German Inflation Picks Up to 2-Year High as ECB Debates Stimulusby
Consumer prices increased annual 0.7 percent in October
Euro-area inflation report due to be published on Monday
German inflation accelerated at the fastest pace in two years in October, adding to signs that the European Central Bank’s efforts to revive price growth are finally paying off.
Consumer prices rose 0.7 percent from a year ago, compared with 0.5 percent the previous month, the Federal Statistics Office in Wiesbaden said on Friday. That was in line with the median forecast in a Bloomberg survey of economists. Prices rose 0.2 percent from September.
Higher German inflation is a welcome sign for ECB policy makers who are debating whether and how to extend asset purchases beyond their scheduled end in March. While a drag from energy prices is slowly receding, services inflation hasn’t experienced significant upward pressure in recent months.
A national measure of inflation rose to 0.8 percent from 0.7 percent in September, according to the report.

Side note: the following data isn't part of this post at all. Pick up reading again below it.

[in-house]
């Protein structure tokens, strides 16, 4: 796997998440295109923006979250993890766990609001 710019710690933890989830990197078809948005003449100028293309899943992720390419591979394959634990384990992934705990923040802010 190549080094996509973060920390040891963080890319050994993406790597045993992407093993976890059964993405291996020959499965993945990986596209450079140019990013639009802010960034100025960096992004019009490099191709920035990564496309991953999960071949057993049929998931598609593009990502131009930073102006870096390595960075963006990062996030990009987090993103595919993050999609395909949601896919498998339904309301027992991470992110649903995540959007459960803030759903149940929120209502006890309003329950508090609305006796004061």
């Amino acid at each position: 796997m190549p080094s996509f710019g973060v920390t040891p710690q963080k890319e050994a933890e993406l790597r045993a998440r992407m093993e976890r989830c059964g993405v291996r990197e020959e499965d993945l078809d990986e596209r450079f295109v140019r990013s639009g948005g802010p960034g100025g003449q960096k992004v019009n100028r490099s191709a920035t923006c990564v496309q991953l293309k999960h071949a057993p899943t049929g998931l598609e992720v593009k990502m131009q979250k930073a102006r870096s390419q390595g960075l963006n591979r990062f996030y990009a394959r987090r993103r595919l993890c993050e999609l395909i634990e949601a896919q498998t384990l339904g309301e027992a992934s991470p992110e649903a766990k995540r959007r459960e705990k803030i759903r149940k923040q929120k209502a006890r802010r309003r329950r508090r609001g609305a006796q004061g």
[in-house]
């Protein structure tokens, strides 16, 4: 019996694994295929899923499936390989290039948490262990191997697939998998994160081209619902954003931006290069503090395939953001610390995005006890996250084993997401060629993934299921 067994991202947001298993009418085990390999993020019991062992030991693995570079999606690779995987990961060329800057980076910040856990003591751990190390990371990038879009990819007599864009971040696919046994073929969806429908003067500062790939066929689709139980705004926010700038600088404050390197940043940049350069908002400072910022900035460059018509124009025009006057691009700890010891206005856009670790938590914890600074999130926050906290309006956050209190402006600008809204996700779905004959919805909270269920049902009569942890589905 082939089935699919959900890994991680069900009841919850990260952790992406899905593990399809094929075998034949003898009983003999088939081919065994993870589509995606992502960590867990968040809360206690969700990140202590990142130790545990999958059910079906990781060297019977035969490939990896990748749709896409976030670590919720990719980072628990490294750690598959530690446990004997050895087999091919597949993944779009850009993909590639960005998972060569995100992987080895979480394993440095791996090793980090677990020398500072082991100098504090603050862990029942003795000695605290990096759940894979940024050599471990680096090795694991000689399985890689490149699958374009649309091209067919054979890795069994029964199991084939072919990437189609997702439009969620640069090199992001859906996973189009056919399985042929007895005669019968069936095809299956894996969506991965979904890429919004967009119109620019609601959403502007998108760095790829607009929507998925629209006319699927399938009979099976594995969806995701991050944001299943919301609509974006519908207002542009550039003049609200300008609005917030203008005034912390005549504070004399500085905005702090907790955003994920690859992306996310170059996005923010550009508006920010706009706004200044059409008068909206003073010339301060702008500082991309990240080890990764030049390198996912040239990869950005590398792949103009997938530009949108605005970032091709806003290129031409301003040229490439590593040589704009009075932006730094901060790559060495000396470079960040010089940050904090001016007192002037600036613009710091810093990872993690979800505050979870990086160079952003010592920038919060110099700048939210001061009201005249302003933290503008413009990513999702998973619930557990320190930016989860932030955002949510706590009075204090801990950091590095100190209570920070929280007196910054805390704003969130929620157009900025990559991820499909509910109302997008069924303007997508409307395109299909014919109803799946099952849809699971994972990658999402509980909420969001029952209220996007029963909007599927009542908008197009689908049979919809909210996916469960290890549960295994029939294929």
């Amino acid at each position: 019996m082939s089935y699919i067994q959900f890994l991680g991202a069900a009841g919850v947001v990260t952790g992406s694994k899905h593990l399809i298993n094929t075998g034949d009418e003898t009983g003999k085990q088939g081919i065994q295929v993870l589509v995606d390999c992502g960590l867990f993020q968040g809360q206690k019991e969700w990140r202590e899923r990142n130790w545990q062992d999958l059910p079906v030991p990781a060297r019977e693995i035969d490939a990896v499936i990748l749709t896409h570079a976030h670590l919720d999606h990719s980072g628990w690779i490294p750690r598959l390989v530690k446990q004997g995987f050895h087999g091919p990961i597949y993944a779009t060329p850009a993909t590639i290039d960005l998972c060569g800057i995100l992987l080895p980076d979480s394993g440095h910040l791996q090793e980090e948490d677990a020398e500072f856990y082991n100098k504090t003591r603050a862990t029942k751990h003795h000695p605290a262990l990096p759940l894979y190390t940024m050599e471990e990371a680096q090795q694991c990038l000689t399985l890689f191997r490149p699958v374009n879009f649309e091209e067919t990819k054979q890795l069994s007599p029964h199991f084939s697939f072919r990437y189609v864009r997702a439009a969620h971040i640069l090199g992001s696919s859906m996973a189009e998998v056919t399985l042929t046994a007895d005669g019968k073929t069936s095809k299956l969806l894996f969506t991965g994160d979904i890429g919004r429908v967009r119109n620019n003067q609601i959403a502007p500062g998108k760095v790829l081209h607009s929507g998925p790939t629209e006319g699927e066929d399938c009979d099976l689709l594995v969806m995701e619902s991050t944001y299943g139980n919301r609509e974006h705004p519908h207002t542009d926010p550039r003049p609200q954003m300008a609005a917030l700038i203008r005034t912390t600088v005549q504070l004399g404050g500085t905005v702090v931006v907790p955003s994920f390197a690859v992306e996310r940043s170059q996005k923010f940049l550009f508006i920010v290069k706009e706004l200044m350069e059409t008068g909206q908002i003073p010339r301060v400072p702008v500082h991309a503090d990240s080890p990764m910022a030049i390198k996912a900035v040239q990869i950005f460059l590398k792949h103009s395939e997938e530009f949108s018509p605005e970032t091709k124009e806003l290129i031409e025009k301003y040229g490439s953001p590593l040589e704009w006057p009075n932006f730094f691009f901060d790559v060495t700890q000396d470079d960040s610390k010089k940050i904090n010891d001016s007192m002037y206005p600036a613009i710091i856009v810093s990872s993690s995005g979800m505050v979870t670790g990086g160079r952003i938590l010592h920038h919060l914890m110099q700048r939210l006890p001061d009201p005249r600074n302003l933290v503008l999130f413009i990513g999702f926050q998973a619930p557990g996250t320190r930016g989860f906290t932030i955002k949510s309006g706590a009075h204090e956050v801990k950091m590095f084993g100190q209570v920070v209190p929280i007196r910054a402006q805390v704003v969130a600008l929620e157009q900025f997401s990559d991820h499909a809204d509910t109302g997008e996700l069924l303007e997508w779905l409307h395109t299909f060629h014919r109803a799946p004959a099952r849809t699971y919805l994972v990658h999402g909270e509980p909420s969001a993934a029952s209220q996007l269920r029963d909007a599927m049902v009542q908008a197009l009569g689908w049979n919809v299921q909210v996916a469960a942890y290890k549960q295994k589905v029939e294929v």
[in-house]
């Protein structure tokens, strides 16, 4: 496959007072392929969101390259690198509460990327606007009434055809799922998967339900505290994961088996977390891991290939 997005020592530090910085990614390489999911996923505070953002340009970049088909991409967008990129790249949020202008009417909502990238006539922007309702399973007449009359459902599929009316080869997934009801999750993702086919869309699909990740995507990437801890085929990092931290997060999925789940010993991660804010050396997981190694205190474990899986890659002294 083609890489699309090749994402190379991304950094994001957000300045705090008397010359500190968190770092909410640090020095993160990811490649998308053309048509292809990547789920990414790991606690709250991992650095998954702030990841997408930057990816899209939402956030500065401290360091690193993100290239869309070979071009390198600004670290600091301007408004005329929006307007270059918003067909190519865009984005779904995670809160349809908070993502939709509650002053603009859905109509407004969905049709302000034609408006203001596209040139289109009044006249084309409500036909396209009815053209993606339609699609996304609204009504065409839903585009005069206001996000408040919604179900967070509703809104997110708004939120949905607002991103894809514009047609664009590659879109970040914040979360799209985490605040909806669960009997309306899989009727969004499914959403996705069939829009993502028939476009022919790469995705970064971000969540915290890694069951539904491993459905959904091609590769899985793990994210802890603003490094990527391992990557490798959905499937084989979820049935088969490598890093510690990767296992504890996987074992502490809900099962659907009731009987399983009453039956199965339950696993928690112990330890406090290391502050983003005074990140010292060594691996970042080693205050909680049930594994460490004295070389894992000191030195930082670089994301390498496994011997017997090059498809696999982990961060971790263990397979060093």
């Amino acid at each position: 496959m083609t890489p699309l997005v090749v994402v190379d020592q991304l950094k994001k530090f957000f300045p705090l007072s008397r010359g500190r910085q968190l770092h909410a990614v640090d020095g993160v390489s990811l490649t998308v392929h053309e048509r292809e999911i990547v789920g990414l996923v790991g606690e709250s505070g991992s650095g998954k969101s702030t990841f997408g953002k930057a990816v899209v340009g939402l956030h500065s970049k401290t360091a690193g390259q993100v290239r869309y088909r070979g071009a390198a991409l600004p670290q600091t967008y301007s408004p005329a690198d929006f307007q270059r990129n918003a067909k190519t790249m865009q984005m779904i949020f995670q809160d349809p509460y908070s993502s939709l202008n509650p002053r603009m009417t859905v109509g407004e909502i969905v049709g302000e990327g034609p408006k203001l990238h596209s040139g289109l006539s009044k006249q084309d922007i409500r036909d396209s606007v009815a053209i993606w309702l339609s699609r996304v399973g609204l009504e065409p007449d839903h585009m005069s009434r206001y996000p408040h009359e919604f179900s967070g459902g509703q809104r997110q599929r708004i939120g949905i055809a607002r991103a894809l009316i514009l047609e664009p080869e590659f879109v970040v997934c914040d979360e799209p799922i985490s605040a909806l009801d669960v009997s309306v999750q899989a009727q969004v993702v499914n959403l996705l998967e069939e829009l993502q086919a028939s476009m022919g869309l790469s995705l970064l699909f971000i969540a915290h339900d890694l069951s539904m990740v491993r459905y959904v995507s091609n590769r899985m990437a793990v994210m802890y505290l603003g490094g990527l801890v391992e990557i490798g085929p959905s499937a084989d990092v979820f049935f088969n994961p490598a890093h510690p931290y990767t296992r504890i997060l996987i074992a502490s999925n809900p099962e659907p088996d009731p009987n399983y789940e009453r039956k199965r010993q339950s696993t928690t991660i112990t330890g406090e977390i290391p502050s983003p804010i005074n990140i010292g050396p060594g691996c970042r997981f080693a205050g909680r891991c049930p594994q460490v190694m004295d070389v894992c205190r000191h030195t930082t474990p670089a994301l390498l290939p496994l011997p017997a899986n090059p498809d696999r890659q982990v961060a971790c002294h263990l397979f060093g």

Data on business sentiment, export expectations and economic activity suggest that Germany’s economy is poised for faster growth toward the end of the year, after uncertainty related to the U.K.’s vote to leave the European Union sparked a temporary lull in the third quarter. The Bundesbank has said that underlying economic momentum remains strong.
The inflation rate in the euro area will rise to 0.5 percent in October from 0.4 percent the previous month, according to the median estimate in a Bloomberg survey of economists. That report will be published on Monday at 11 a.m. Luxembourg time.
ECB Executive Board Yves Mersch member said on Thursday that price growth should reach the central bank’s goal of just under 2 percent in 2019. His Governing Council colleague Ardo Hansson cautioned a day earlier that data still doesn’t show a “very clear trend for improvement” of core inflation, which strips away volatile elements like food and energy.